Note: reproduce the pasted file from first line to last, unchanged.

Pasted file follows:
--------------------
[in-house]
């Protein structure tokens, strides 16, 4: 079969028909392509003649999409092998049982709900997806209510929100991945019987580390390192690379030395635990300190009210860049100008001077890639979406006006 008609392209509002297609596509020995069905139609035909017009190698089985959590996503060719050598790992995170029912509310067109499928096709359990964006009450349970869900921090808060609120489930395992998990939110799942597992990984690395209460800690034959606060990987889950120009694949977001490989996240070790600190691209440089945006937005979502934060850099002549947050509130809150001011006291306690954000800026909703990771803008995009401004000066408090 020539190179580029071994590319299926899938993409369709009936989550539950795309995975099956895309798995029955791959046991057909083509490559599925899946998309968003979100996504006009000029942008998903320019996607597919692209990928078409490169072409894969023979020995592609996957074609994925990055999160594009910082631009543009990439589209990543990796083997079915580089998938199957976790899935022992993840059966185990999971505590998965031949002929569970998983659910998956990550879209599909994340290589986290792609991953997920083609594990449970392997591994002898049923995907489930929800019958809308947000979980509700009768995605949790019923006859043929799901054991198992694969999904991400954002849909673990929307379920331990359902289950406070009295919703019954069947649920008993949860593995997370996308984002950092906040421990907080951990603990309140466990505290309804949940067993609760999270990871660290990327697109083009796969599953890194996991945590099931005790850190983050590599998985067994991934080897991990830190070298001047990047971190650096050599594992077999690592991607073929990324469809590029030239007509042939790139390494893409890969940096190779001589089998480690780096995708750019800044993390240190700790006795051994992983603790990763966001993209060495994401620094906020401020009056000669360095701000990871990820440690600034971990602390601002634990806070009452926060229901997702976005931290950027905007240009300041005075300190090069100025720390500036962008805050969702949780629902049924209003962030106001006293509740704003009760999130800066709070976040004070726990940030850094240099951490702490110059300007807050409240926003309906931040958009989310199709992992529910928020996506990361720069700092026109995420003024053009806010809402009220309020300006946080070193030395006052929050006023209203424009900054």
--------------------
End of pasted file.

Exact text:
[in-house]
């Protein structure tokens, strides 16, 4: 079969028909392509003649999409092998049982709900997806209510929100991945019987580390390192690379030395635990300190009210860049100008001077890639979406006006 008609392209509002297609596509020995069905139609035909017009190698089985959590996503060719050598790992995170029912509310067109499928096709359990964006009450349970869900921090808060609120489930395992998990939110799942597992990984690395209460800690034959606060990987889950120009694949977001490989996240070790600190691209440089945006937005979502934060850099002549947050509130809150001011006291306690954000800026909703990771803008995009401004000066408090 020539190179580029071994590319299926899938993409369709009936989550539950795309995975099956895309798995029955791959046991057909083509490559599925899946998309968003979100996504006009000029942008998903320019996607597919692209990928078409490169072409894969023979020995592609996957074609994925990055999160594009910082631009543009990439589209990543990796083997079915580089998938199957976790899935022992993840059966185990999971505590998965031949002929569970998983659910998956990550879209599909994340290589986290792609991953997920083609594990449970392997591994002898049923995907489930929800019958809308947000979980509700009768995605949790019923006859043929799901054991198992694969999904991400954002849909673990929307379920331990359902289950406070009295919703019954069947649920008993949860593995997370996308984002950092906040421990907080951990603990309140466990505290309804949940067993609760999270990871660290990327697109083009796969599953890194996991945590099931005790850190983050590599998985067994991934080897991990830190070298001047990047971190650096050599594992077999690592991607073929990324469809590029030239007509042939790139390494893409890969940096190779001589089998480690780096995708750019800044993390240190700790006795051994992983603790990763966001993209060495994401620094906020401020009056000669360095701000990871990820440690600034971990602390601002634990806070009452926060229901997702976005931290950027905007240009300041005075300190090069100025720390500036962008805050969702949780629902049924209003962030106001006293509740704003009760999130800066709070976040004070726990940030850094240099951490702490110059300007807050409240926003309906931040958009989310199709992992529910928020996506990361720069700092026109995420003024053009806010809402009220309020300006946080070193030395006052929050006023209203424009900054």